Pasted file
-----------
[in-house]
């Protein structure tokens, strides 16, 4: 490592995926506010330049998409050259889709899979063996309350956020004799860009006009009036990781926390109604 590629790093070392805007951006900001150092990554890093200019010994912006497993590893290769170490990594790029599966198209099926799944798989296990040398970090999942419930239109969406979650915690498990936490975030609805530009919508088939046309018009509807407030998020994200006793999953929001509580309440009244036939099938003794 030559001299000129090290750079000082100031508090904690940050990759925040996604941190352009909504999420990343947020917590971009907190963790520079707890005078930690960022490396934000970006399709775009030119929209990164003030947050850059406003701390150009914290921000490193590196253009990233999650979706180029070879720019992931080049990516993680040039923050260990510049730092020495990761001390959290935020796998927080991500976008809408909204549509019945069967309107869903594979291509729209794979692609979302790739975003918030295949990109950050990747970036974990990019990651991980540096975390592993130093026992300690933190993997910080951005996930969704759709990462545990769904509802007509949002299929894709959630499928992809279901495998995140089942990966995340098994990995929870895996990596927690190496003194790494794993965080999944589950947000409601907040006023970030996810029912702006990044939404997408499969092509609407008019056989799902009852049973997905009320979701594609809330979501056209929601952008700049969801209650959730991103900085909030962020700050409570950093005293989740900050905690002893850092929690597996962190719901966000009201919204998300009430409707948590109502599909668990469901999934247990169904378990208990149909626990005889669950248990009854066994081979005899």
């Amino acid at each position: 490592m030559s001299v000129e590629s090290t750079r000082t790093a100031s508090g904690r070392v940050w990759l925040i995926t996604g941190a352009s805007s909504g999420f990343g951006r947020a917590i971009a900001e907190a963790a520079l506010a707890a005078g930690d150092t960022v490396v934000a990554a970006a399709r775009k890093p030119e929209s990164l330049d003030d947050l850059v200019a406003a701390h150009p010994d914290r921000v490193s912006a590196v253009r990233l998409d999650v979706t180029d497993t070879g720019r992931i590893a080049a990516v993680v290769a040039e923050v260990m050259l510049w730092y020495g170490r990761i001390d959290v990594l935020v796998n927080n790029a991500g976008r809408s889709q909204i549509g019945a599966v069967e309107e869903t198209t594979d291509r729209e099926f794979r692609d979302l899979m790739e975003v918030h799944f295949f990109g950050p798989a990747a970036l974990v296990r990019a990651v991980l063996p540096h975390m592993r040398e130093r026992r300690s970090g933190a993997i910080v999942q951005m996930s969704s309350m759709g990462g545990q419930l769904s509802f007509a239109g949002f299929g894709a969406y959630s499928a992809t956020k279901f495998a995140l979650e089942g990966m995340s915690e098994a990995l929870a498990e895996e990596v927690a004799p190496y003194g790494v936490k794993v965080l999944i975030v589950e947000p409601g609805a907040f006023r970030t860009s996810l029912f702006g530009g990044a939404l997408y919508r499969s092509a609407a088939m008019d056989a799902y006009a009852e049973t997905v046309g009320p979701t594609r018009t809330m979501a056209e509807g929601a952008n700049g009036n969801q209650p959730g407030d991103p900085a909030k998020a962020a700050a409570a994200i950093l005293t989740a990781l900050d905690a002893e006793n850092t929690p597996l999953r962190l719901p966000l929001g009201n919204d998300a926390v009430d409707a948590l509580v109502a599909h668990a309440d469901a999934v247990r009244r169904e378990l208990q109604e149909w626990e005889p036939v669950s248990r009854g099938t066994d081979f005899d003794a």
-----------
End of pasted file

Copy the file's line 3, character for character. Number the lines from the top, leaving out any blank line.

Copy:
């Amino acid at each position: 490592m030559s001299v000129e590629s090290t750079r000082t790093a100031s508090g904690r070392v940050w990759l925040i995926t996604g941190a352009s805007s909504g999420f990343g951006r947020a917590i971009a900001e907190a963790a520079l506010a707890a005078g930690d150092t960022v490396v934000a990554a970006a399709r775009k890093p030119e929209s990164l330049d003030d947050l850059v200019a406003a701390h150009p010994d914290r921000v490193s912006a590196v253009r990233l998409d999650v979706t180029d497993t070879g720019r992931i590893a080049a990516v993680v290769a040039e923050v260990m050259l510049w730092y020495g170490r990761i001390d959290v990594l935020v796998n927080n790029a991500g976008r809408s889709q909204i549509g019945a599966v069967e309107e869903t198209t594979d291509r729209e099926f794979r692609d979302l899979m790739e975003v918030h799944f295949f990109g950050p798989a990747a970036l974990v296990r990019a990651v991980l063996p540096h975390m592993r040398e130093r026992r300690s970090g933190a993997i910080v999942q951005m996930s969704s309350m759709g990462g545990q419930l769904s509802f007509a239109g949002f299929g894709a969406y959630s499928a992809t956020k279901f495998a995140l979650e089942g990966m995340s915690e098994a990995l929870a498990e895996e990596v927690a004799p190496y003194g790494v936490k794993v965080l999944i975030v589950e947000p409601g609805a907040f006023r970030t860009s996810l029912f702006g530009g990044a939404l997408y919508r499969s092509a609407a088939m008019d056989a799902y006009a009852e049973t997905v046309g009320p979701t594609r018009t809330m979501a056209e509807g929601a952008n700049g009036n969801q209650p959730g407030d991103p900085a909030k998020a962020a700050a409570a994200i950093l005293t989740a990781l900050d905690a002893e006793n850092t929690p597996l999953r962190l719901p966000l929001g009201n919204d998300a926390v009430d409707a948590l509580v109502a599909h668990a309440d469901a999934v247990r009244r169904e378990l208990q109604e149909w626990e005889p036939v669950s248990r009854g099938t066994d081979f005899d003794a």